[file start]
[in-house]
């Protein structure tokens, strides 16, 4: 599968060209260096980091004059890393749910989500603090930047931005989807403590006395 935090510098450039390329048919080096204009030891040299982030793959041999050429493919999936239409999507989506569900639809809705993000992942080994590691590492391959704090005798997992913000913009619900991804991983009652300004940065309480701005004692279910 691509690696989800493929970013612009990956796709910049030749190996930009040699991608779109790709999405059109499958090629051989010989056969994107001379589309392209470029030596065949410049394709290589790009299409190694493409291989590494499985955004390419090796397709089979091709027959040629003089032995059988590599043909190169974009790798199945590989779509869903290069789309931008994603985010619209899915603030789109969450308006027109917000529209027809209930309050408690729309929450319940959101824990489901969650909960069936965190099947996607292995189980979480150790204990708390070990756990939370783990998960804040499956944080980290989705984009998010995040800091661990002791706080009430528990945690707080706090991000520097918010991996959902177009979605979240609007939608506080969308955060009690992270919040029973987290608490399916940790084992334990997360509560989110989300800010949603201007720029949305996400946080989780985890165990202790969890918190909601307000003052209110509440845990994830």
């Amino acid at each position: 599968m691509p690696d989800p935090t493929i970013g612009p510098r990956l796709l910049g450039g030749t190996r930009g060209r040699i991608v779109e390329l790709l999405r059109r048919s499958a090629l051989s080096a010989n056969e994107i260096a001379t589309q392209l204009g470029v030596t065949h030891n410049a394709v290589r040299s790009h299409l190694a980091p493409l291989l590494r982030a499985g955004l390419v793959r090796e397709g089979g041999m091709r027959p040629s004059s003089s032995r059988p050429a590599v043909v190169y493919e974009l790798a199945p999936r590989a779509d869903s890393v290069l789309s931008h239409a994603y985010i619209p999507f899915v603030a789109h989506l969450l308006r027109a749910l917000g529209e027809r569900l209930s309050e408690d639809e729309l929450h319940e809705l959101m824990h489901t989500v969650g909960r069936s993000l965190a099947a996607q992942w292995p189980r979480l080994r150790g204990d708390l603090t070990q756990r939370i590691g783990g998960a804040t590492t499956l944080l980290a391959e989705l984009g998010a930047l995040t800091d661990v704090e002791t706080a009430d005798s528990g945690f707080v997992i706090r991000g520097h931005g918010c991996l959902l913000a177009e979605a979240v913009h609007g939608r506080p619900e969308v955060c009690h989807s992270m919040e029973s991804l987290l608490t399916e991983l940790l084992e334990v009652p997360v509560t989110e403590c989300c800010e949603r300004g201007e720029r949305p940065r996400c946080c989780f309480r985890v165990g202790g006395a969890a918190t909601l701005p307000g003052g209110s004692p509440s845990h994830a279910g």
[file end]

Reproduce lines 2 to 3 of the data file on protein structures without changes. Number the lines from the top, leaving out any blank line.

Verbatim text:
């Protein structure tokens, strides 16, 4: 599968060209260096980091004059890393749910989500603090930047931005989807403590006395 935090510098450039390329048919080096204009030891040299982030793959041999050429493919999936239409999507989506569900639809809705993000992942080994590691590492391959704090005798997992913000913009619900991804991983009652300004940065309480701005004692279910 691509690696989800493929970013612009990956796709910049030749190996930009040699991608779109790709999405059109499958090629051989010989056969994107001379589309392209470029030596065949410049394709290589790009299409190694493409291989590494499985955004390419090796397709089979091709027959040629003089032995059988590599043909190169974009790798199945590989779509869903290069789309931008994603985010619209899915603030789109969450308006027109917000529209027809209930309050408690729309929450319940959101824990489901969650909960069936965190099947996607292995189980979480150790204990708390070990756990939370783990998960804040499956944080980290989705984009998010995040800091661990002791706080009430528990945690707080706090991000520097918010991996959902177009979605979240609007939608506080969308955060009690992270919040029973987290608490399916940790084992334990997360509560989110989300800010949603201007720029949305996400946080989780985890165990202790969890918190909601307000003052209110509440845990994830």
């Amino acid at each position: 599968m691509p690696d989800p935090t493929i970013g612009p510098r990956l796709l910049g450039g030749t190996r930009g060209r040699i991608v779109e390329l790709l999405r059109r048919s499958a090629l051989s080096a010989n056969e994107i260096a001379t589309q392209l204009g470029v030596t065949h030891n410049a394709v290589r040299s790009h299409l190694a980091p493409l291989l590494r982030a499985g955004l390419v793959r090796e397709g089979g041999m091709r027959p040629s004059s003089s032995r059988p050429a590599v043909v190169y493919e974009l790798a199945p999936r590989a779509d869903s890393v290069l789309s931008h239409a994603y985010i619209p999507f899915v603030a789109h989506l969450l308006r027109a749910l917000g529209e027809r569900l209930s309050e408690d639809e729309l929450h319940e809705l959101m824990h489901t989500v969650g909960r069936s993000l965190a099947a996607q992942w292995p189980r979480l080994r150790g204990d708390l603090t070990q756990r939370i590691g783990g998960a804040t590492t499956l944080l980290a391959e989705l984009g998010a930047l995040t800091d661990v704090e002791t706080a009430d005798s528990g945690f707080v997992i706090r991000g520097h931005g918010c991996l959902l913000a177009e979605a979240v913009h609007g939608r506080p619900e969308v955060c009690h989807s992270m919040e029973s991804l987290l608490t399916e991983l940790l084992e334990v009652p997360v509560t989110e403590c989300c800010e949603r300004g201007e720029r949305p940065r996400c946080c989780f309480r985890v165990g202790g006395a969890a918190t909601l701005p307000g003052g209110s004692p509440s845990h994830a279910g």